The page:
Gary Starks

21 August 1983
Opening Reception 21 August 1983 8pm

West Gallery:

The Perils of Taking Things Personally and a Catalogue of Unused Space: Two Picture Books

This exhibition is entitled The Perils of Taking Things Personally and a Catalogue of Unused Space: Two Picture Books. Five copies of each book will lay on a table with twenty-six additional pages from the books framed on the walls.

My intention regarding this show and my work in general since 1976 has been to make logically sound structures of words and pictures (usually photographs) that can be interpreted in a number of different ways such as confessionally, socially, art historically, visually, logically, moralistically or humorously.

– Gary Starks

The Gallery Time Forgot
Christopher Hume
Toronto Star, August 1983

Mercer Union’s descent into irrelevance has been delayed.

As long as Gary Starks “picture book,” The Perils Of Taking Things Personally, remains on display, viewers will actually have a good reason to visit Toronto’s most recent art fossil. The gallery time forgot is the last place you’d go looking for something as novel as Starks’ literary antics. Not that they are a great moment in the history of western art, or anything like it, but the deadpan quality with which Starks tells his tales gives them a poignancy that underlines his very; tender insights. The approach works best when applied to childhood, episodes.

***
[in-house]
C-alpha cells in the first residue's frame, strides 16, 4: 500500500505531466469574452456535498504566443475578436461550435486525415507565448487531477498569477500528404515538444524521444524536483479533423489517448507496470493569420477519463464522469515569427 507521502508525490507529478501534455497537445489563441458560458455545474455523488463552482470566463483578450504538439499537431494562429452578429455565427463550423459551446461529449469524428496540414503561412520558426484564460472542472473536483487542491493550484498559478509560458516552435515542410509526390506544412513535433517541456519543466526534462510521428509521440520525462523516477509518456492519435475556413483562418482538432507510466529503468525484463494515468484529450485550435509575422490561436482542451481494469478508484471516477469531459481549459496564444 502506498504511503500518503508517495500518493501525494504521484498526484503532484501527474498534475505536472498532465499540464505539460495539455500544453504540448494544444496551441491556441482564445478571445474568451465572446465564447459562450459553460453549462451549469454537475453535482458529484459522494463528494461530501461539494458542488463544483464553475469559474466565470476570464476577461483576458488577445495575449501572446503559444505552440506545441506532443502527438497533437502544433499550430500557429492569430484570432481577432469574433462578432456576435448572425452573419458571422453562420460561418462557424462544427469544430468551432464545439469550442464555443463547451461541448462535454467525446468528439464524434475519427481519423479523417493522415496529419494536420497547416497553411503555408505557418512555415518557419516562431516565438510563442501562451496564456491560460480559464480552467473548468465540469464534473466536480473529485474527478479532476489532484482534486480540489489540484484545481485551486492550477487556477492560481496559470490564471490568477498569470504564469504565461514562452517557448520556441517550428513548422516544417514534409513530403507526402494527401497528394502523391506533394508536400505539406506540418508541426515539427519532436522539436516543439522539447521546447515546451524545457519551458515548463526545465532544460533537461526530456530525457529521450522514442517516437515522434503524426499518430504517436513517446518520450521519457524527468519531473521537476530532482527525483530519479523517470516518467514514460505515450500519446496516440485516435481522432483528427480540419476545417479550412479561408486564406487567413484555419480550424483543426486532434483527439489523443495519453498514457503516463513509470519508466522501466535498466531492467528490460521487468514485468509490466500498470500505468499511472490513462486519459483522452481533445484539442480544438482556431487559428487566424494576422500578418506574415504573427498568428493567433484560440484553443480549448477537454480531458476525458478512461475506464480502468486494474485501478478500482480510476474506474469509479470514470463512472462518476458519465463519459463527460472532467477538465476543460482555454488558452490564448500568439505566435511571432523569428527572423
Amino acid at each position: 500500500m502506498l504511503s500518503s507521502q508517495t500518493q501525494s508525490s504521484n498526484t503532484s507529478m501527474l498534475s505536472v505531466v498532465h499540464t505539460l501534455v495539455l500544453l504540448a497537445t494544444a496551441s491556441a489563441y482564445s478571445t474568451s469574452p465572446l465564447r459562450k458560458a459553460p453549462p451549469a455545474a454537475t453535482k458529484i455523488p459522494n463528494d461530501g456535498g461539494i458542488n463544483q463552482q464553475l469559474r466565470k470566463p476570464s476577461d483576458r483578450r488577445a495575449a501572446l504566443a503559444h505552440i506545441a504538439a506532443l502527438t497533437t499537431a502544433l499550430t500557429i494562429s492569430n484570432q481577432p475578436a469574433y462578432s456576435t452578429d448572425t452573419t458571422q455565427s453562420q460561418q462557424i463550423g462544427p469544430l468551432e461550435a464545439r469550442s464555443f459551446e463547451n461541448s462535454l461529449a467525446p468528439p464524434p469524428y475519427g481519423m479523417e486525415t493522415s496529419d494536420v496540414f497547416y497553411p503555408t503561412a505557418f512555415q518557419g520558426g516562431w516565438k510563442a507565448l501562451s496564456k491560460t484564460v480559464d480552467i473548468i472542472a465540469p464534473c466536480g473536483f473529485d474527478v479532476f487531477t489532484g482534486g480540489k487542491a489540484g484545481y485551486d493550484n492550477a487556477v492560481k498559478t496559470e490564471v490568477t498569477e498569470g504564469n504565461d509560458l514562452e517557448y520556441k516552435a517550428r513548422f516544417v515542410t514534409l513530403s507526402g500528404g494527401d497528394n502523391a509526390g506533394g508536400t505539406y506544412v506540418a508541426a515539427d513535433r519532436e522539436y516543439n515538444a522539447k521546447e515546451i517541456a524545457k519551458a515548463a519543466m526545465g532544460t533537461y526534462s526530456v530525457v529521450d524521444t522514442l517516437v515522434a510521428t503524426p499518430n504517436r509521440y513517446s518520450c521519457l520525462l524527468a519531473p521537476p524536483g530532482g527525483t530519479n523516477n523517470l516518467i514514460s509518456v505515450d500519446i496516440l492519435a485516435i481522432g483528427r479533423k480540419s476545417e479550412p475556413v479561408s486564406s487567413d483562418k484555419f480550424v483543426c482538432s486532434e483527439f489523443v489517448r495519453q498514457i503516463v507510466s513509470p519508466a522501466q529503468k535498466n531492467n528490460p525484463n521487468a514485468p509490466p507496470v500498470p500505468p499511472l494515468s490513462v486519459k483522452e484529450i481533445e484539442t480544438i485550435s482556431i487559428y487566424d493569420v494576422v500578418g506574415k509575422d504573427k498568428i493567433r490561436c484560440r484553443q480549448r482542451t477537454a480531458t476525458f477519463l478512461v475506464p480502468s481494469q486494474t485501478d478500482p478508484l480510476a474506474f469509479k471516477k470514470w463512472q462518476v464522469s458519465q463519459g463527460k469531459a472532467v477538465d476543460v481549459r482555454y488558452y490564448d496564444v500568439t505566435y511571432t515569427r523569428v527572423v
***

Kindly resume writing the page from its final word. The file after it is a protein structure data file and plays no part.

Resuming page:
Each page combines a seemingly unrelated photograph and text. No page has more than two lines, no story lasts longer than eight or so pages. Random objects accumulate in the photographs one by one. They include things like broken bottles, a crushed milk carton, discarded shoes – the kind of junk that can be seen everywhere around us.

The relationship between the visual and the written is unclear at best. Perhaps it was this debris – and the playgrounds, schoolyards and other places it gathers – that triggered the thoughts and memories the artist writes about.

Starks’ other picture book, A Catalogue Of Unused Space, would have been better left that way.